I am a second-generation member of a few of the dance teacher organizations and I have witnessed and experienced the politics you describe. However, I feel that I have benefited from being a member. The classes and workshops offered have enriched my teaching skills, and the lifelong friendships I have made with other teachers (even my competitors) are something I wouldn’t trade for anything.
One of the things I discovered a long time ago is that much of the politics has its roots in the competition end of the organizations. My suggestion is that you join with a focus on continuing your education and not getting involved in the competition side of things. The original intent of the organizations was to bring teachers together to share and learn. If enough of us join with this as our philosophy, we will eventually get back to a place of respect and camaraderie among dance educators. Who needs the politics when we all share the same passion for our art? So yes, I do recommend that you join for the right reasons and I am sure you will benefit tremendously. Good luck! —Rhee
A parent at my studio has been talking in the lobby about how she can’t wait for next year, when her daughter will do the dance team at school and take dance at my competitor’s studio. (My competitor coaches the local middle and high school dance teams and requires the dance team kids to take class at her studio, which I feel is a conflict of interest.)
I would like to give this parent a refund and tell her that she can just go to that studio right now. Is that wrong? And what should I do if she backtracks and says she doesn’t want to leave, and then next fall she is gone? I would love to know what you would do in this situation. —Denise
Any negativity being expressed in your lobby needs to be confronted as soon as you know it’s happening. I would have no problem sitting down with this parent in my office and letting her know that it is time to move on. As for the possibility of her backtracking and telling you that she wants to stay, explain that she needs to go to the competitor’s studio now because it is |obvious to you (and other parents at your school) that she is not happy with your school, and let it go at that. Wish her and her child all the best, and then focus on all the other students who do appreciate your school. Good luck! —Rhee
By Mignon Furman
How do you get students to keep straight lines when dancing in a group or ensemble for a competition or recital? It’s simple: Teach them to look directly at the back of the head of the dancer in front of them (right at the bun, if it’s a girl).
When turning and moving the lines in a sideways direction (i.e., toward the wings), the focus of each dancer’s eyes needs to be on the side of the head of the dancer in front of her.
When dancers are moving in a circle, often the circle becomes smaller or elongated, like an egg shape. To maintain a good shape of the proper size, the dancers must keep their eyes on the outside shoulder of the dancer in front of them.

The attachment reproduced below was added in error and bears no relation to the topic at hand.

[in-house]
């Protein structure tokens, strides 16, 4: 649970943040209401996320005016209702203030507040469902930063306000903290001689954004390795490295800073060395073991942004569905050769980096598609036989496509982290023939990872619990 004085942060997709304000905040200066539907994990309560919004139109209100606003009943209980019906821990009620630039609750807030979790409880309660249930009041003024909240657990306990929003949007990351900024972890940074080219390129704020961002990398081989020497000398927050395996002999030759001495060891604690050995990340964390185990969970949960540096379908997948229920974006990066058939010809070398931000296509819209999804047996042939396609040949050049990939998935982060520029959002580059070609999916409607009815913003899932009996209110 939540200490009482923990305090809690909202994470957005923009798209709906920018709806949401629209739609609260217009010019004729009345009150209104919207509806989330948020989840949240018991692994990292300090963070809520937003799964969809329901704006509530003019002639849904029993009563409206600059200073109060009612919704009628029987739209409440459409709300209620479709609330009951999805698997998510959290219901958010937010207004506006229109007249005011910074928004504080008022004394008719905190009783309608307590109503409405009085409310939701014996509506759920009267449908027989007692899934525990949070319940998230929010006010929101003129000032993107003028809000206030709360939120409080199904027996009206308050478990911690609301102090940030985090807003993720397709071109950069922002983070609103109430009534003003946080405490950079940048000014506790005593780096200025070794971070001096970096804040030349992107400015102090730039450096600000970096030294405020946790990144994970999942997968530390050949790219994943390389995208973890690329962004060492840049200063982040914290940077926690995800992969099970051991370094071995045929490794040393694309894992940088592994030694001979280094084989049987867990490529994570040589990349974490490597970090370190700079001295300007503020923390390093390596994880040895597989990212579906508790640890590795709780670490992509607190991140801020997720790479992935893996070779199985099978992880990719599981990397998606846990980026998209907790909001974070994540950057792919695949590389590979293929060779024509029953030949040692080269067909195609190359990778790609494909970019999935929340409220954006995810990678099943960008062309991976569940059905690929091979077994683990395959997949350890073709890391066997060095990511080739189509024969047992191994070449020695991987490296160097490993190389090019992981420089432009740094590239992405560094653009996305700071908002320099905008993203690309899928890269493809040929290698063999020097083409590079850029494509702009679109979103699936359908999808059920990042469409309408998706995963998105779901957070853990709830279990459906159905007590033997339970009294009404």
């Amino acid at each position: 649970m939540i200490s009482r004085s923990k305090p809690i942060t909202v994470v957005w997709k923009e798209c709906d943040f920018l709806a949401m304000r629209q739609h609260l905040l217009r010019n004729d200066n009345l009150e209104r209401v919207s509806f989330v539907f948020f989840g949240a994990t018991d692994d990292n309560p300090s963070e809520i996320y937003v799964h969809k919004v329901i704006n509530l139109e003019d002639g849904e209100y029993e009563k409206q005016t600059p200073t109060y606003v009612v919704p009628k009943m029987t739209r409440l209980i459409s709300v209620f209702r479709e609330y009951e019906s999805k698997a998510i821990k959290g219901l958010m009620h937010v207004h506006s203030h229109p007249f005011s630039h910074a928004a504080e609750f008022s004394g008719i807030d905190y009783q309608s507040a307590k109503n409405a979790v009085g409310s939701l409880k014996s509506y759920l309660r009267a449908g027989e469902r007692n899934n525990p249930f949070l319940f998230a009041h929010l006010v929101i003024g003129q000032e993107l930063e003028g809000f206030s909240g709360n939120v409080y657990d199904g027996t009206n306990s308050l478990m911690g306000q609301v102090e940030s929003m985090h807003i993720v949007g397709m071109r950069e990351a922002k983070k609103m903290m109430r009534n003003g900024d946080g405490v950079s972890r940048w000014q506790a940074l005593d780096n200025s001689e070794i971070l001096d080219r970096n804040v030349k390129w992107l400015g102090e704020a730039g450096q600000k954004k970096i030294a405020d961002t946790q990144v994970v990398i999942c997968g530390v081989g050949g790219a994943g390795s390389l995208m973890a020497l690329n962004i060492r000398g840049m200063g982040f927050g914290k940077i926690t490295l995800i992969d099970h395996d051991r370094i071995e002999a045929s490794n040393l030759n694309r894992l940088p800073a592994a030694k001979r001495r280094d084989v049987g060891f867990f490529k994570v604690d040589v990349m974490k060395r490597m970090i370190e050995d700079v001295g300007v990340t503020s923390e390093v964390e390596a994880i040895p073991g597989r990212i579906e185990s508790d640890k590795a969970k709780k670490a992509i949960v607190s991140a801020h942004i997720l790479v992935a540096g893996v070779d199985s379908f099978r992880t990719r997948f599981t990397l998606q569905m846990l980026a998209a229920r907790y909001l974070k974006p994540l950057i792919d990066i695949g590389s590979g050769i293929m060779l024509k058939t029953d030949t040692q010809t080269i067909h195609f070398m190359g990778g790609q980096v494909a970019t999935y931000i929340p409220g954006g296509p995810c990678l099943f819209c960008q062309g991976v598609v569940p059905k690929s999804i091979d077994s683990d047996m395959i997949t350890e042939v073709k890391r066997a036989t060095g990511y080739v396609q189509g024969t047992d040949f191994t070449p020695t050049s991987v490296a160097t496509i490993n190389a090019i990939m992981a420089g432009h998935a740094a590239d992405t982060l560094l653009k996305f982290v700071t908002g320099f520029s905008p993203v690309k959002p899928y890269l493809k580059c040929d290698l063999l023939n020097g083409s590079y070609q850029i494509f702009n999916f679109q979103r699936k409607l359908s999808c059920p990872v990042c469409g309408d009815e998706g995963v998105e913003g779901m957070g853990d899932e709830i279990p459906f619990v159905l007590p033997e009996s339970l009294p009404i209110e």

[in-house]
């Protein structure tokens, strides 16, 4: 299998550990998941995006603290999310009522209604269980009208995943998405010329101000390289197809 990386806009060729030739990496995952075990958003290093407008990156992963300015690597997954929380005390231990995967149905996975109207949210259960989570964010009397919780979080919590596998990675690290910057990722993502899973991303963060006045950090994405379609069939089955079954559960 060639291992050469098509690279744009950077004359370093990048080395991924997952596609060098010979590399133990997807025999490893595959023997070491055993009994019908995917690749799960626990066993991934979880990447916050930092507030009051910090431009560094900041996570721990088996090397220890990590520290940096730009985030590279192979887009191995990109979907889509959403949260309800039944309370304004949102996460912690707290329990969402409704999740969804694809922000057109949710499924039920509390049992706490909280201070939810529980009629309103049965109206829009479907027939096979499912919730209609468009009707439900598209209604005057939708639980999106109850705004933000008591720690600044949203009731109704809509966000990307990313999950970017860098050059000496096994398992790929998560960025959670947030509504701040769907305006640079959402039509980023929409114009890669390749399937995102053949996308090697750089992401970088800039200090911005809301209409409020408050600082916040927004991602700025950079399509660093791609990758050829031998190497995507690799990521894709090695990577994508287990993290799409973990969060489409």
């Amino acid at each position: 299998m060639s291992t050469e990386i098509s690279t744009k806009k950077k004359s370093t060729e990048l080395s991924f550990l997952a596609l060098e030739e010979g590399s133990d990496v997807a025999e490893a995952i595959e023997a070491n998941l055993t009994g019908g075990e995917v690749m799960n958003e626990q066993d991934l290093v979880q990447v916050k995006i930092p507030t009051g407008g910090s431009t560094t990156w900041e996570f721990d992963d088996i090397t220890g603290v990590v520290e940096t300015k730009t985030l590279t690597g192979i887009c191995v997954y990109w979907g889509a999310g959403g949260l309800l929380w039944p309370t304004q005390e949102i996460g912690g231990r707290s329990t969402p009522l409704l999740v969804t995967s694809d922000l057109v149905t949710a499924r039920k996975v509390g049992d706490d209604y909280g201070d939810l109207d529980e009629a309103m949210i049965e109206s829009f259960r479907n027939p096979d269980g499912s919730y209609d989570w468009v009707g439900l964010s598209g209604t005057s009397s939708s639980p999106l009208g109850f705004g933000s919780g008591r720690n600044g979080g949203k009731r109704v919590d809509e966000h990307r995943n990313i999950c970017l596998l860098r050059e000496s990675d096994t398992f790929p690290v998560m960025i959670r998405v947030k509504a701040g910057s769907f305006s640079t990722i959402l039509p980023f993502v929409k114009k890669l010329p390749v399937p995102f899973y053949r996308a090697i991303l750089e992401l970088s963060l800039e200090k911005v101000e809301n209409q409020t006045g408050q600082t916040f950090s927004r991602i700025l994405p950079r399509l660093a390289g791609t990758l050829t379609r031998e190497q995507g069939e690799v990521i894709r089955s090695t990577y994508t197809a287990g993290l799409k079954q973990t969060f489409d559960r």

Advice for dance teachers
This year a family left our studio, which was expected and is really better for the studio as a whole. The problem is this: They convinced six other families to go with them and have been harassing the studio since they left. They continue to solicit other families in our studio to leave and have posted nasty comments on Yahoo yellow pages. I would like to stop the nonsense, but I have run out of solutions. I also found out that they are planning to use some of the choreography that my daughter, the director of the studio, choreographed with one of the students who left. I am going to copyright all of our dances, but I wondered if there is anything else you can suggest. Thanks for your help. —Colleen
Become a pacifist! The best way to eliminate this problem is to drop your weapons and refuse to fight. Yes, watch out for the Internet postings and take care of them when you can, but each moment that you spend thinking about or strategizing on how to fight back, you are diverted from your own school’s success. If these traitors are able to distract you or cause you stress, then they are winning the battle.
You must be a successful school owner who has built a reputation that is respected by your community or you wouldn’t be in business. Give yourself a pat on the back for your accomplishments, hold your head high, and think of ways to give your clientele the best dance experience possible. Refusing to allow yourself to be distracted by pettiness is a win–win strategy for you and your students, because you stay fresh and your clients benefit from your ever-growing enthusiasm.
On the other hand, if you fight back and talk about this with everyone around you, including your clientele and faculty, you are simply lobbing fuel onto the fire. If everyone around you knows about the situation, people are probably gossiping about it and some of them might be talking with your former clients. Realize that that kind of behavior is beneath you. The next time someone brings it up, say something like “You know, I’ve decided to wish them the best and forget about it; I’ve got too much good stuff that I need to do here to be distracted anymore.” You’ll flip out the gossipers, who won’t know how to react, and the others will respect your professionalism. And forget about the choreography—you’ll be moving on to bigger and better dances!